Sunday, May 16, 2010

Here's one to throw under the bus...

For farm program fans who are getting nervous about where to cut the USDA budget other than their payments, how about the USDA Office of Communications?

Here’s an example: the Department of Agriculture’s $10 million Office of Communications. Of the total, $9 million is spent on wages and benefits for its 77 employees, which equals $116,333 per employee. This almost matches perfectly the overall average annual federal employee compensation of $120,000, which is twice the average in the private sector
So federal workers in a PR office are worth twice the average worker in the private sector? And I’m sure they’re all nice people, but do they really add anything to the nation’s GDP?
This program can be summed up in one word: propaganda. The program’s mission statement makes this clear: 
The mission of the Office of Communications is to provide leadership, expertise, counsel and coordination for the development of communications strategies which are vital to the overall formulation, awareness and acceptance of U.S. Department of Agriculture programs and policies, and serves as the principal USDA contact point for the dissemination of consistent, timely information. 
The operative phrase is “awareness and acceptance” of USDA programs and policies. Taxpayers are being forced to pay for a not-so-subtle effort by the USDA to get them to “accept” a $116 billion bureaucracy that subsidizes wealthy farmers and promotes government dependency through food subsidies.  [More]
This may seem like just a cheap shot at a relatively tiny piece of government, but until it dawns on us how we will really have to reduce spending - i.e. eliminate thousands of tiny bureaucracies/programs for penny-by-penny savings - we won't make any progress at all.

[Update:  Wes Mills the producer for USFR and AgDay reminds me we routinely use releases from the USDA OC for the shows. This illustrates another aspect of cutting the budget - almost every program/activity funded by tax dollars has constituents who do not want to see it cut. There are very few easy spending cuts.]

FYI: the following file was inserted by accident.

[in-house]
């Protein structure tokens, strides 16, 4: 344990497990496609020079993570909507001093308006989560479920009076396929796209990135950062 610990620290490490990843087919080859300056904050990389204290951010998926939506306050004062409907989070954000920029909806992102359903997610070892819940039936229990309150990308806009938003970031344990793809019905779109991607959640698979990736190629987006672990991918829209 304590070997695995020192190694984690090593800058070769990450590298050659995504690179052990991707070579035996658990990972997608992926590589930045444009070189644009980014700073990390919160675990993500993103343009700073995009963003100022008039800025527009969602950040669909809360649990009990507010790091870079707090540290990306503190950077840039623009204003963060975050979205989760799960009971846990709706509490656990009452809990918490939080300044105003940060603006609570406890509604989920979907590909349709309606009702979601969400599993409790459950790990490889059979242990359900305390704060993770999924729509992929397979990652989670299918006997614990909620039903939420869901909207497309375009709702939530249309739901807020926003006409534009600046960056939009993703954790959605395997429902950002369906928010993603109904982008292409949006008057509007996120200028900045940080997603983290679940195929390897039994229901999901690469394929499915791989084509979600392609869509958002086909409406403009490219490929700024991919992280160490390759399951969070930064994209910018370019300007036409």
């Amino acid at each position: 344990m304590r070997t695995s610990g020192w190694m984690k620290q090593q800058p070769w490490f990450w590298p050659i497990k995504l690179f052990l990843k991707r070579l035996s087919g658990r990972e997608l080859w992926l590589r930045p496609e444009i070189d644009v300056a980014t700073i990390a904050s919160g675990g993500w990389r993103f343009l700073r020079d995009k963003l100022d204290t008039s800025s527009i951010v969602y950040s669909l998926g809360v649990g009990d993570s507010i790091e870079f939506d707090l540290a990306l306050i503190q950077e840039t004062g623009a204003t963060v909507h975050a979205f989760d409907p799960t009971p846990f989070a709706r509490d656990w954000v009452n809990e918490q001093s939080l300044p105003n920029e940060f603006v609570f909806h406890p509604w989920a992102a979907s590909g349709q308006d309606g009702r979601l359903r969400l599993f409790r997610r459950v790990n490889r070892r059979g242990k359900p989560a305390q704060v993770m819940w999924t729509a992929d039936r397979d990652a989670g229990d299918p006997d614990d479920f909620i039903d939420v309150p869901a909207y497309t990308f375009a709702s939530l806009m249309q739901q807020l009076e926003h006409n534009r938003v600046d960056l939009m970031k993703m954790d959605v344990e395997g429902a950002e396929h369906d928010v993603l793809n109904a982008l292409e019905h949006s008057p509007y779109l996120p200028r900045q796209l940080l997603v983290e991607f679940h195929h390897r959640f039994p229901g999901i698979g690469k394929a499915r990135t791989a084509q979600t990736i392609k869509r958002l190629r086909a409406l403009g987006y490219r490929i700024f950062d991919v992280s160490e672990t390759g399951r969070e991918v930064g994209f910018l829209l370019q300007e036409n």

Anonymous said...

The wage differentials are the result of our Wal Mart economy. Private industry has been going backwards. Unions have been broken, good jobs and industries have been sent overseas, and benefits have been reduced or eliminated. Whats left is a service economy with lower wages. Welcome to the world of globalization that the titans of industry have pushed upon America. Sounds like Cato endorses a wage race to the bottom. Well we are well on our way.

John Phipps said...


Wage levels should reflect value of labor. In this case I don't think there is much.

You are right about the race to the bottom, although I believe it to be driven by the elimination of many types of work due to technology - not off-shoring.

Anonymous said...

Yep I agree I should have listed technology as a factor too.

Only problem I have with your value of labor comment is that the theory falls apart when you look at the compensation rates paid to CEOs.

Overall, declining wages are also the price we are paying for companies finding markets overseas to fuel continued expansion. Our economic system is essentially a Ponzi scheme and continued growth is necessary to keep the scheme working even if it does leave a lot of people in the ditch here at home.

From Virginia said...

John, while PR is a tiny piece of government as you say, it is bigger than you think. The data you cite is just from the Secretary's Office of Communication. On top of that, each of the 26 agencies within USDA also have their own PR shops. Multiply this across government and it adds up.